Pesia Soloveichik, a high school rabbinics teacher at the Solomon Schechter School of Westchester, tells her coming out story and the effect of her well-known rabbinic family name
What is it like to be a Soloveichik?” This question about my well-known rabbinic family name has accompanied me for much of my life. My grandfather was Ahron Soloveichik and my great-uncle was Joseph B. Soloveitchik. The questions about my identity became even more complex when, three years ago, I came out as gay in the Orthodox community — while I was a Talmud teacher at an Orthodox high school.
Growing up in my learned Orthodox family, I viewed life through the lens of Halacha. I loved Judaism and could not imagine what it meant to live life not as an Orthodox Jew.
When, as a teenager, I became aware of my attraction to women, I did not know of anyone in my community who was Orthodox and gay. So I convinced myself that I wasn’t gay. I was afraid, and my fear kept me closeted and cut off from myself for a long time. I was scared of losing my beliefs, my family, my friends and my community.
As an adult, I began to confront the fears around my sexual identity. At the time, I taught Talmud at SAR High School, a modern Orthodox high school in the Riverdale section of the Bronx. The intertwining of my professional and personal lives added another dimension of fear to my coming-out process: the fear of losing my job.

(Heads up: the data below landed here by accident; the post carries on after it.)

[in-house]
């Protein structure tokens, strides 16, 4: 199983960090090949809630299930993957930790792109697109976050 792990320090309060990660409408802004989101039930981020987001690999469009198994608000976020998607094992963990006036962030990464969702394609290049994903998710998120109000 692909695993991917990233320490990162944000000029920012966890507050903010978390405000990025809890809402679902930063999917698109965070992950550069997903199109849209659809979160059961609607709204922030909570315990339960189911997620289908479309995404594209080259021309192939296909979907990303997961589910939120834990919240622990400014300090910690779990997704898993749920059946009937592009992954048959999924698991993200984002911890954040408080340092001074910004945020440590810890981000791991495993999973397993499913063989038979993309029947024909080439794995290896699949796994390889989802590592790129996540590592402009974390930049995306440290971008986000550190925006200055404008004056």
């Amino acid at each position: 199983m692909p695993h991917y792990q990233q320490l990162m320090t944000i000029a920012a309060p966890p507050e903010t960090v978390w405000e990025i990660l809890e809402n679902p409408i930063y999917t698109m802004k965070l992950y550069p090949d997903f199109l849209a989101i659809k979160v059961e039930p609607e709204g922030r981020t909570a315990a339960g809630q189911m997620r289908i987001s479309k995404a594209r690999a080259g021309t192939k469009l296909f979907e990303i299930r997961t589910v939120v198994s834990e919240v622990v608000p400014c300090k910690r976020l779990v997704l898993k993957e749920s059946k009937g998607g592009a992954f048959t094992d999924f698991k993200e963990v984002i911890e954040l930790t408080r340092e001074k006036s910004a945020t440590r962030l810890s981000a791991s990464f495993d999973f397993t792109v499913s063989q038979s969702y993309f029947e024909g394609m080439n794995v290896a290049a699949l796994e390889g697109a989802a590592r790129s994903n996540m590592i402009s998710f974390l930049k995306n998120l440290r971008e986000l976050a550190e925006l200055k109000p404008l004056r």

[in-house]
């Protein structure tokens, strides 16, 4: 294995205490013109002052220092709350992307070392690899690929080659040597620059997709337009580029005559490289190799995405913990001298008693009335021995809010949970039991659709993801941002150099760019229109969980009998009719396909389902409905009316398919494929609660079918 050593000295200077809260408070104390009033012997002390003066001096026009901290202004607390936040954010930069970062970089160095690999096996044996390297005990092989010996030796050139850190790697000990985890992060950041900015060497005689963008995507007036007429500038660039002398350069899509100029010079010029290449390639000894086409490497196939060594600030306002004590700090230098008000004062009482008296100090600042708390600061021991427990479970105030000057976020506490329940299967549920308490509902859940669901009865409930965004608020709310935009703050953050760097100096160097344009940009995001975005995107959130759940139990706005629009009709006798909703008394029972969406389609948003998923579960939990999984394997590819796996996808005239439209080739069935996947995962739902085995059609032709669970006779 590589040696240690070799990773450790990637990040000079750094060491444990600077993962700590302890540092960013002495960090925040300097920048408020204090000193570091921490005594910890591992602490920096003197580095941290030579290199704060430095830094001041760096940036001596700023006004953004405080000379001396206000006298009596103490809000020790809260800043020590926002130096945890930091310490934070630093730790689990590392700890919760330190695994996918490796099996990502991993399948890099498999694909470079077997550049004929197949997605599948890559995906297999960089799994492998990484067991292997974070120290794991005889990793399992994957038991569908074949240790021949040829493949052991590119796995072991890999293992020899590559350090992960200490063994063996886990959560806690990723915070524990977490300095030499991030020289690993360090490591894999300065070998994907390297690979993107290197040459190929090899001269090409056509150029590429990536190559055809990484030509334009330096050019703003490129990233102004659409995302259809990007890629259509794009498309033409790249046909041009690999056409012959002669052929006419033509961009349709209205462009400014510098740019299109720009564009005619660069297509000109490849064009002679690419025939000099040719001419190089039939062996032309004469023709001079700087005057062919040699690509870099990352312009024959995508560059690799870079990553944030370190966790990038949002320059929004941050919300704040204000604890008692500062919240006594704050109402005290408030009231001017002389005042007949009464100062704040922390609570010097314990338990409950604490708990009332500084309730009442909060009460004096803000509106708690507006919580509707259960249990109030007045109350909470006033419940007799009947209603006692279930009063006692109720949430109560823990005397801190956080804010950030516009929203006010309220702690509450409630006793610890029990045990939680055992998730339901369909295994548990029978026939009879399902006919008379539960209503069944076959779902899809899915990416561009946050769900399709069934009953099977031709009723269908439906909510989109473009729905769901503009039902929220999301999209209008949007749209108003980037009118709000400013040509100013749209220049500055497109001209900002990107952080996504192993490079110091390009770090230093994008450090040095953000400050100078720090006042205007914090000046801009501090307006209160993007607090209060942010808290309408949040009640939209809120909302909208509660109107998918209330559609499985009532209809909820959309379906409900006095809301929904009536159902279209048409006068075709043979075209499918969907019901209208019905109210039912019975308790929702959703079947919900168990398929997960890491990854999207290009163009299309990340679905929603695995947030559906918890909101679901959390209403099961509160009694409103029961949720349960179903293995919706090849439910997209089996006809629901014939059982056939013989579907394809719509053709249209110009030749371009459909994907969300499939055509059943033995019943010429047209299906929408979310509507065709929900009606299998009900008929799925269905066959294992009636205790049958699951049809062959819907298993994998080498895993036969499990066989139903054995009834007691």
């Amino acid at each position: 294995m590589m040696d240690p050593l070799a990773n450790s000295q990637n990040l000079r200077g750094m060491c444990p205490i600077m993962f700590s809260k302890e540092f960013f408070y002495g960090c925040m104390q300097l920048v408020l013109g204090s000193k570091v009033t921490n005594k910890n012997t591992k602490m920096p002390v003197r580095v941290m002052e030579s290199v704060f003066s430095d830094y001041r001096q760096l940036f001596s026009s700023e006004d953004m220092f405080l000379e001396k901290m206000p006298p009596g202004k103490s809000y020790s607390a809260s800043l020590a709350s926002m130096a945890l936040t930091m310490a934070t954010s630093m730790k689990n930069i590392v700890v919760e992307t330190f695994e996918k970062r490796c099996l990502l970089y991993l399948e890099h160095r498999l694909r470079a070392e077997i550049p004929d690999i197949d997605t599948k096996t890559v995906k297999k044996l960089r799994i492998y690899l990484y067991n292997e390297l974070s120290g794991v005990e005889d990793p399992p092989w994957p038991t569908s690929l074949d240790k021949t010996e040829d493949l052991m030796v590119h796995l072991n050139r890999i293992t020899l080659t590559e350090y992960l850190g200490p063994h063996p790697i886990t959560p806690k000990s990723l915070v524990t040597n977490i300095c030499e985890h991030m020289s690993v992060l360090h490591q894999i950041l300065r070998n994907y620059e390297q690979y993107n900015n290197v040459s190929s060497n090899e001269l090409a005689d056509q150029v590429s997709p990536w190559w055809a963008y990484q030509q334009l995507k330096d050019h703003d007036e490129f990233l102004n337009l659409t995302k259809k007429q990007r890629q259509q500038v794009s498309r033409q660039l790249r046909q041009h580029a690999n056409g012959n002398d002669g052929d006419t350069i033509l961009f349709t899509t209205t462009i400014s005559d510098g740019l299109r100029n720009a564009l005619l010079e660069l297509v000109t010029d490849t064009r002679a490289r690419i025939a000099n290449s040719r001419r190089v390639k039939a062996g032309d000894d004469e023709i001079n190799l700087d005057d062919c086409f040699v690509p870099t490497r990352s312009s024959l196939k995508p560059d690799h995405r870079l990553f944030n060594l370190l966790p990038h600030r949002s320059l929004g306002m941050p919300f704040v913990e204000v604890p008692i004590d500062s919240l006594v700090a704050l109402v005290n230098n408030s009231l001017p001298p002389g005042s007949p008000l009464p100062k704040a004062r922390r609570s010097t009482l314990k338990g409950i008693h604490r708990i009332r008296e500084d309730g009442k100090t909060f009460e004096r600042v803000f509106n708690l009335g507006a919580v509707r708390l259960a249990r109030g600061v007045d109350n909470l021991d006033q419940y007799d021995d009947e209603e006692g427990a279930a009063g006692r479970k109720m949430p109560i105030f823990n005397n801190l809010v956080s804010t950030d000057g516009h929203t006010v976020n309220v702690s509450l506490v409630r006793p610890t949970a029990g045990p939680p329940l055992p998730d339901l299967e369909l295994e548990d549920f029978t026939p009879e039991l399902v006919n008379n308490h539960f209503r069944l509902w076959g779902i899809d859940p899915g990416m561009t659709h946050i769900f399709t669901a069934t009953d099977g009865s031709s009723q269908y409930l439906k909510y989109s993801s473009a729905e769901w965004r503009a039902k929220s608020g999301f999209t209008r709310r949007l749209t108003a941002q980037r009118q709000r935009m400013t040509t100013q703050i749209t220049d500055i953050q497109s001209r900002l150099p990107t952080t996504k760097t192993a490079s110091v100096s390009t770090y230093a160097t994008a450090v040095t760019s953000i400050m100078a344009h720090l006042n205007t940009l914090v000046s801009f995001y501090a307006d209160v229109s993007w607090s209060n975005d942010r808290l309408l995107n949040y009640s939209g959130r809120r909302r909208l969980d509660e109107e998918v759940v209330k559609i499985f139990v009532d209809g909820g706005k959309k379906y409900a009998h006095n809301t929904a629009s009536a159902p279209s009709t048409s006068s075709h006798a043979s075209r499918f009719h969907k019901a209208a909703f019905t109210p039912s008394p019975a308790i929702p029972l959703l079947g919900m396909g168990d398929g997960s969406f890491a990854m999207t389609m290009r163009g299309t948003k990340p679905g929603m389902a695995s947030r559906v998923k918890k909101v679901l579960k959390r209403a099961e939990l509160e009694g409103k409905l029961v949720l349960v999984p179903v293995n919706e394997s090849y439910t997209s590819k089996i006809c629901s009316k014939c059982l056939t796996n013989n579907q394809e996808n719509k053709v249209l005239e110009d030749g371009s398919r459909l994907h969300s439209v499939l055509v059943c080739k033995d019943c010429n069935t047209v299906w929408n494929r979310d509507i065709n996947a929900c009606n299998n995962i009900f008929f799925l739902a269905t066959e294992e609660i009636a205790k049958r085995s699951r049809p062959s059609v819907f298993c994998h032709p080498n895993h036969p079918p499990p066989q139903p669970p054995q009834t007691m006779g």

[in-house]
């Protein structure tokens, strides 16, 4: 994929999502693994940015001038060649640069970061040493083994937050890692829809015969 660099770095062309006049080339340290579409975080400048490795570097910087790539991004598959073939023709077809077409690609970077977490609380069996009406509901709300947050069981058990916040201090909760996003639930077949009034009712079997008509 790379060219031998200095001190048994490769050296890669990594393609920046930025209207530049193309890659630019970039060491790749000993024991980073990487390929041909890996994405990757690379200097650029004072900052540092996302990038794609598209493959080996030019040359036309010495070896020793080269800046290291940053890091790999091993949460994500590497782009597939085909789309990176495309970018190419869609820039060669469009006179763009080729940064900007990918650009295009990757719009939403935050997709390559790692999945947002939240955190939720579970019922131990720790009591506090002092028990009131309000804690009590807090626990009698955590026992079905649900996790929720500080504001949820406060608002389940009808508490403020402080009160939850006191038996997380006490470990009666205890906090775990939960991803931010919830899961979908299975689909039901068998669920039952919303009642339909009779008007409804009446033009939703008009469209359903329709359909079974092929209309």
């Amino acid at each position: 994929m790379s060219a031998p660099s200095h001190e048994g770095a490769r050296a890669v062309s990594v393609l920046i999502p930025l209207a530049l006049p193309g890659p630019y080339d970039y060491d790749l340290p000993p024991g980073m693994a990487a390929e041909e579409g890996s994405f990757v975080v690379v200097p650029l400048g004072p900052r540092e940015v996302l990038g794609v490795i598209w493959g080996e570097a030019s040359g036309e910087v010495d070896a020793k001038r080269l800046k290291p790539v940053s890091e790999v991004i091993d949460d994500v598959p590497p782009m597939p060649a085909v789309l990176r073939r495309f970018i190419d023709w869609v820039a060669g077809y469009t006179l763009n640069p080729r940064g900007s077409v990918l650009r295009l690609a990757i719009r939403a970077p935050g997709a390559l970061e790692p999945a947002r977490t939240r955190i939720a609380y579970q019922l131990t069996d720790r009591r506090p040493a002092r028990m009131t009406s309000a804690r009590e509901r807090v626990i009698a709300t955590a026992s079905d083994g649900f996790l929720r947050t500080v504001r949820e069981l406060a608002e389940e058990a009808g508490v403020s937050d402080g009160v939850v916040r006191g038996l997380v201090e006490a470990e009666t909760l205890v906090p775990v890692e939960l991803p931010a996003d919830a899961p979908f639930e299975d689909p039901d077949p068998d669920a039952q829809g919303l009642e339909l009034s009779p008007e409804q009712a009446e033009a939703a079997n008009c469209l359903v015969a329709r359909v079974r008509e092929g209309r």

Slowly, I began coming out to myself and those close to me. The beginning of my coming-out process and the confrontation of my well-founded fears were incredibly painful. I gradually became more comfortable with myself. It became clear to me that to be a healthy person, I could not be closeted and live in fear of people discovering who I was.
I still loved Orthodoxy and deeply wanted to remain part of that community. I spoke to the administration and members of the board at SAR High School. After various conflicting messages and a lack of transparency, I was informed that if I came out as gay while at SAR High School, the school would not support me. If parents asked to have their children removed from my classes, the school would do so, and I would be at risk of losing my position. Such a hostile and unsafe work environment was not tenable for me, and in June 2013 I left my job.
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